Sunday, March 4, 2007

Growing EggPlant

Growing Eggplant


Eggplants need warmth throughout the growing season to do well. Eggplants need soil temperatures above 70° and daytime air temperatures above 70°. Eggplant seeds will not germinate in cool soil. Nighttime temperatures should be above 60°. Eggplants have a growing season of 100-150 days in ideal conditions. Although they do best in warm climates, they can be grown in northern climates if mulches, row covers, or hot houses are used.


Eggplants prefer well-drained sandy loam of pH 5.5 to 6.5 with high organic matter content. Eggplants need a moderate amount of nitrogen and high amounts of phosphorus and potassium. Eggplants like temperatures between 80° and 90° for optimal growth.

Eggplants are typically spaced 18-24" apart in rows 30-36" wide. Rows should be 30-36" apart. Don't crowd eggplants, they will do better with a little extra room. They can be staked and supported like tomatoes to ensure proper air circulation.

Direct Seeding

In hot climates with long growing seasons, eggplants can be direct seeded in rows 1/2" deep and 18-24" apart after soil and air temperatures have warmed. Keep seeds evenly moist. For best results soil temperature should be 80°-90°.
Seeding For Transplants

Eggplants are most commonly started indoors or in a greenhouse. Soak seeds in water overnight to encourage germination. Eggplants are very sensitive to transplant shock so use peat pots that can be planted directly into the ground. Plant seeds singly in peat pots 1/4" deep and grow under lights if available. Use bottom heat to keep the soil warm, optimal soil temperature for germination is 85°. Air temperature should be above 70° during the day and above 60° at night.

These seeds germinate best in soils around 75°F - 90°F.
Germination will take 7-10 days.
Transplanting Into the Garden

Eggplants are very sensitive to transplant shock and benefit from several days of hardening off. About one week before transplanting, gradually expose them to the outside air by bringing the eggplant starts outside during the day and inside at night. Gradually increase the exposure each day (weather permitting, of course) until the plants are out until after dark.

When the eggplants are ready to be transplanted carefully place the peat pots in moist garden soil. In the north, use mulch to keep the soil warm and row covers over the plants to keep them warm at night.

Eggplants need regular watering, but they do not like to be kept too moist. Water eggplants to maintain uniform moisture. Water plants in the morning so the leaves are not damp through the night.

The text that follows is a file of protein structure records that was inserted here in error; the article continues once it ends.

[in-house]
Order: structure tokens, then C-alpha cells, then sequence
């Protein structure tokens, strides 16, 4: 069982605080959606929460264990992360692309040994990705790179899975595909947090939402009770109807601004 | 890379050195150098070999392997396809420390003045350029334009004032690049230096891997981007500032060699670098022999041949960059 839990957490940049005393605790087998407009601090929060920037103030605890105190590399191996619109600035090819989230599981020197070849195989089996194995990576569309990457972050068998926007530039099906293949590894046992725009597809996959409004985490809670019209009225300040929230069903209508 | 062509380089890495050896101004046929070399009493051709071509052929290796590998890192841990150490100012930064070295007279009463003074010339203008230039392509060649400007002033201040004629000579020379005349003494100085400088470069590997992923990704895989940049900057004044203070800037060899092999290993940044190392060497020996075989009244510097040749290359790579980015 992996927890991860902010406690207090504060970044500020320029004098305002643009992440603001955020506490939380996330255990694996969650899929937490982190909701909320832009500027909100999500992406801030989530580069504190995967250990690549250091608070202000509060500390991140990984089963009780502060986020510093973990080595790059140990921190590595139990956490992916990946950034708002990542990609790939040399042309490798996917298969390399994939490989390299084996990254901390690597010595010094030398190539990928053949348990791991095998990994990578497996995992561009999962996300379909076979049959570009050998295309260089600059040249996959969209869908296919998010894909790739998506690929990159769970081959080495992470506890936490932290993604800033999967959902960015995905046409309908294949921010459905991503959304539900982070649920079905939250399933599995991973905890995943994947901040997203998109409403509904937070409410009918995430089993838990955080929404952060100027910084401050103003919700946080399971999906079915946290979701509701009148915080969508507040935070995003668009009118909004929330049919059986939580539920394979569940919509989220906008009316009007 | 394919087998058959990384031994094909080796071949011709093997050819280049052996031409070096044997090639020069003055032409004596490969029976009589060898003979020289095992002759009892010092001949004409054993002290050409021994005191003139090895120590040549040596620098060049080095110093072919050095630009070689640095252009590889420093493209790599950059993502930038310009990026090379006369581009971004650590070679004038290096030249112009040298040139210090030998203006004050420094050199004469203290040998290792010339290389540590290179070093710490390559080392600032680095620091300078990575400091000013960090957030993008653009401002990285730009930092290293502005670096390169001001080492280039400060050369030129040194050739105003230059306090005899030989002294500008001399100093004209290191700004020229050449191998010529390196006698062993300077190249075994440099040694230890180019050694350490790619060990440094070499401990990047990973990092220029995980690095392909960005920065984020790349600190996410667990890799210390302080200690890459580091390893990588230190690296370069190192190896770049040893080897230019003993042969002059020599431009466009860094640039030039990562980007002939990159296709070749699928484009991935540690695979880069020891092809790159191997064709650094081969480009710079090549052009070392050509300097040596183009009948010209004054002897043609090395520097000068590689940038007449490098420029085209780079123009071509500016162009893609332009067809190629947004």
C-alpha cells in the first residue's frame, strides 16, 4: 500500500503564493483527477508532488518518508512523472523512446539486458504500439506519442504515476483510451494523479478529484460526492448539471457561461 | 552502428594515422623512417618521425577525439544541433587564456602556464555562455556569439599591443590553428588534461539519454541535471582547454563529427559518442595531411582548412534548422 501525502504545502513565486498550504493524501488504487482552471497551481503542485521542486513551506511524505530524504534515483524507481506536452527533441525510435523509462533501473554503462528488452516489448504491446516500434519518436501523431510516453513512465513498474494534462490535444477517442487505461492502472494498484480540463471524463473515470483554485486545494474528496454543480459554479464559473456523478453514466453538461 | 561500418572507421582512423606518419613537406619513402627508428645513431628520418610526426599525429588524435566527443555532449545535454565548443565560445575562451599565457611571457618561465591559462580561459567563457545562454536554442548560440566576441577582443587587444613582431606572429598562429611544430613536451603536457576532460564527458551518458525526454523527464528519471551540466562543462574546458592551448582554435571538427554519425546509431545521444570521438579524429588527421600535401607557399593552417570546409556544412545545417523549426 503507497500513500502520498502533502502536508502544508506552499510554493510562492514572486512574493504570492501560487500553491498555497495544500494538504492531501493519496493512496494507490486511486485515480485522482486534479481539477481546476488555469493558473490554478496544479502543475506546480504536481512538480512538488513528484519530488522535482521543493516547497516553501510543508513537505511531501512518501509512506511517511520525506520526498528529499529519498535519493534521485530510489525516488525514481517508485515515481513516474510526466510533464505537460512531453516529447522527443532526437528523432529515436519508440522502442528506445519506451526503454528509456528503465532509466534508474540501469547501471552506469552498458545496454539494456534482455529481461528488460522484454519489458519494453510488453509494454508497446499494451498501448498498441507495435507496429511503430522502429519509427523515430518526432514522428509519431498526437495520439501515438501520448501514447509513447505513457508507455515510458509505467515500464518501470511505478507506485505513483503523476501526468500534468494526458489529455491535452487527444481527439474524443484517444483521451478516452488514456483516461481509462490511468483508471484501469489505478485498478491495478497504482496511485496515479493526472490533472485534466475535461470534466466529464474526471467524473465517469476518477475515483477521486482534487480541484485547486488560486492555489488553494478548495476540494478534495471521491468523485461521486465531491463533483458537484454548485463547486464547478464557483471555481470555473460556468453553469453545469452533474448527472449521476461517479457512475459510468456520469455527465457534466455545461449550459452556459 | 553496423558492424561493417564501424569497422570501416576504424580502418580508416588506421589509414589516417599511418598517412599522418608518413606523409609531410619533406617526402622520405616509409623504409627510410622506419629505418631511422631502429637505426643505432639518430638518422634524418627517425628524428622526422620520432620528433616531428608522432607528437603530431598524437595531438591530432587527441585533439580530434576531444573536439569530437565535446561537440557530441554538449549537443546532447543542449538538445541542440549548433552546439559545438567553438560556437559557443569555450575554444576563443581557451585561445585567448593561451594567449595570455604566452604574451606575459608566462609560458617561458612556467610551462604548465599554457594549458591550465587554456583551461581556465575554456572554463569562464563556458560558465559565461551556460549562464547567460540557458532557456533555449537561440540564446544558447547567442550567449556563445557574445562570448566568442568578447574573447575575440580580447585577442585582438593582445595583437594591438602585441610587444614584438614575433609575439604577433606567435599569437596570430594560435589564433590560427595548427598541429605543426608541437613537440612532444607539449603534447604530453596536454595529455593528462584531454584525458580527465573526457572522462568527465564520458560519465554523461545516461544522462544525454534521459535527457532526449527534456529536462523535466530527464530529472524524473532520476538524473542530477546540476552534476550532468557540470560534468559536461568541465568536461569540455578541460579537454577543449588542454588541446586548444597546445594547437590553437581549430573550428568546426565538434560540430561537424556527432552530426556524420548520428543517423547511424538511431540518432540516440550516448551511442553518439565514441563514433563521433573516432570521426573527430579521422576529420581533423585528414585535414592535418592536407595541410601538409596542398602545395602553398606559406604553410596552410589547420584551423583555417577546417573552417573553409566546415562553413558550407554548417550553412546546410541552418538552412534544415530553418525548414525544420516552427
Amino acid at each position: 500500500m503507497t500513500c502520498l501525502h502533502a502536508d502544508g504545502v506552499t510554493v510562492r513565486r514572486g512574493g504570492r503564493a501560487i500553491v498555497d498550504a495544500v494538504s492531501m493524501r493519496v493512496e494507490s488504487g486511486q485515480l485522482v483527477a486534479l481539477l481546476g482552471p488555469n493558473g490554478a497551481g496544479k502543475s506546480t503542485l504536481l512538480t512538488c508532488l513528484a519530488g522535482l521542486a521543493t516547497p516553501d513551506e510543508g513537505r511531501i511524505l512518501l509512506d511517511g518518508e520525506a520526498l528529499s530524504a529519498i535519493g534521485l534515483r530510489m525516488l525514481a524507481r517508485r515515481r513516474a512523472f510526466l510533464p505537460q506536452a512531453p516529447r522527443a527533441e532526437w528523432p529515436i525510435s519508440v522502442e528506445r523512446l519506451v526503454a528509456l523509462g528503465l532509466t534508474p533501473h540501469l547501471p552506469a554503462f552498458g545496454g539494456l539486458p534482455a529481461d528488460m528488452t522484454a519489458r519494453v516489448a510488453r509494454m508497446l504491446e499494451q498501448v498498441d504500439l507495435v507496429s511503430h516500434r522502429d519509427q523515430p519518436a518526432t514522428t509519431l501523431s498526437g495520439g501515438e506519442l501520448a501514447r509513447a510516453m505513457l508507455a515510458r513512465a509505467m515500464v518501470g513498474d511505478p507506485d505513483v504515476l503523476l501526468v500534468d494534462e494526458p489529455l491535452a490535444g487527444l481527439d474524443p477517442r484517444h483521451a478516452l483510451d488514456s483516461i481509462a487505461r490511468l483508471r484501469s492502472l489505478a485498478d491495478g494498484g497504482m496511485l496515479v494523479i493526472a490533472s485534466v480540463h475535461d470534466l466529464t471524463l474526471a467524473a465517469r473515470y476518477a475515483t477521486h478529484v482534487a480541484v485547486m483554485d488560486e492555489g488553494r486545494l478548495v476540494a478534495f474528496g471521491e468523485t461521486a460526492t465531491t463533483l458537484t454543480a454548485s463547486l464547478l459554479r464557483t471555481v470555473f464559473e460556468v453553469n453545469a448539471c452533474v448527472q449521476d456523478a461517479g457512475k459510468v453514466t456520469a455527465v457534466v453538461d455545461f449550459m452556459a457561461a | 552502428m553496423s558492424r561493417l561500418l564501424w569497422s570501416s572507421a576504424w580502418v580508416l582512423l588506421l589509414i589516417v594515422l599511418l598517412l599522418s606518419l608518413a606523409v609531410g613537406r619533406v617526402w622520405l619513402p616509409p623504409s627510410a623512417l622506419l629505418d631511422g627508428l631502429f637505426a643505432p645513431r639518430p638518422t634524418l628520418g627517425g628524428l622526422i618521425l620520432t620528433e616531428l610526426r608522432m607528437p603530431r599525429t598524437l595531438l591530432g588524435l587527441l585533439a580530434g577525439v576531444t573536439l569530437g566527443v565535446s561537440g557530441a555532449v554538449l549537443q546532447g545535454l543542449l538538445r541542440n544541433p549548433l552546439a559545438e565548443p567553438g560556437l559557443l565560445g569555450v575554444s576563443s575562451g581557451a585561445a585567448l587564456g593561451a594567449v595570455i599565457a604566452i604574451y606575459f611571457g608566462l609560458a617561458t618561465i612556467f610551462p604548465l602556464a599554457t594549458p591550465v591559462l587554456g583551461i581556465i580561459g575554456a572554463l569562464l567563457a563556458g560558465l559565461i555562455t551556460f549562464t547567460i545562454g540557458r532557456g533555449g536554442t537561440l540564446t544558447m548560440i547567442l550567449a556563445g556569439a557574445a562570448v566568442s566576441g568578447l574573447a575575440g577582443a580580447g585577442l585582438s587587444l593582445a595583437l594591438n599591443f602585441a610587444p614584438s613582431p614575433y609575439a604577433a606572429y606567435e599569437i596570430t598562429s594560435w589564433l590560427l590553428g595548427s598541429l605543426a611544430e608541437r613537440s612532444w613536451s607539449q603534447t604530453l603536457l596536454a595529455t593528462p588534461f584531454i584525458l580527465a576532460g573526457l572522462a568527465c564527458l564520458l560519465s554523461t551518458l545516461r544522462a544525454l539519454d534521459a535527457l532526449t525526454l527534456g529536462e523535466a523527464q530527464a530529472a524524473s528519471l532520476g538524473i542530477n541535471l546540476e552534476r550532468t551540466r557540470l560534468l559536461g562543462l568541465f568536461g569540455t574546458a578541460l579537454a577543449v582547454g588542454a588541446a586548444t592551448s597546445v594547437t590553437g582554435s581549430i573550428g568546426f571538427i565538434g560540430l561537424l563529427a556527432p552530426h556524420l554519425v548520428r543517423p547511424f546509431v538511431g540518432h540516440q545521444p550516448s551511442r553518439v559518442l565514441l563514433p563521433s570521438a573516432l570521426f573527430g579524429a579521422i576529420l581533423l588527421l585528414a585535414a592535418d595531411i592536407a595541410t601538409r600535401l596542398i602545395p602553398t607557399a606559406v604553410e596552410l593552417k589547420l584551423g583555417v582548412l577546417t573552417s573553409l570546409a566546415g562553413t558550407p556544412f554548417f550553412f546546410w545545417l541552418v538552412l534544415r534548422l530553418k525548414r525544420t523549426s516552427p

Eggplants are ready to harvest when the skin takes on a high gloss, at a third to half their mature size. To test for readiness, press the skin with your finger. If the indent does not spring back, it is ready to harvest. Fruits with dark brown seeds inside are past their prime.

Harvest eggplants when they are tender by clipping the fruit off with garden shears. Harvesting fruits regularly stimulates further production.
Post-Harvest Handling

Be careful not to damage the skin of eggplants. Wash and dry eggplants thoroughly.

Eggplants are not suited to long-term storage but they can be kept 1-2 weeks at 55° with a relative humidity of 85%-90%.

Eggplants are sensitive to ethylene gas so do not store them with fruits and vegetables that produce ethylene gas.

Verticillium wilt

Flea beetles, aphids, potato beetles

Use black plastic to increase the yield of eggplant by helping to warm the soil, conserve moisture, and control weeds.

Rotate crops to prevent diseases.

Insects love eggplant. Use row or mesh covers help alleviate this problem. If covers are used, however, the flowers must be pollinated by hand.

Oregon State University, "Eggplant, Commercial Vegetable Production Guide", Last modified 2002-12-27, Oregon State University,, Accessed 2003-05-16

Bradley, F. M. and Ellis, B. W.(Ed.). (1992), Rodale's All-New Encyclopedia of Organic Gardening: The Indispensable Resource for Every Gardener, Emmaus, Pennsylvania: Rodale Press.

Smith, E.C. (2000), The vegetable gardener's bible: discover Ed's high yield W-O-R-D system for all North American gardening regions., Storey Books: Pownal, VT.

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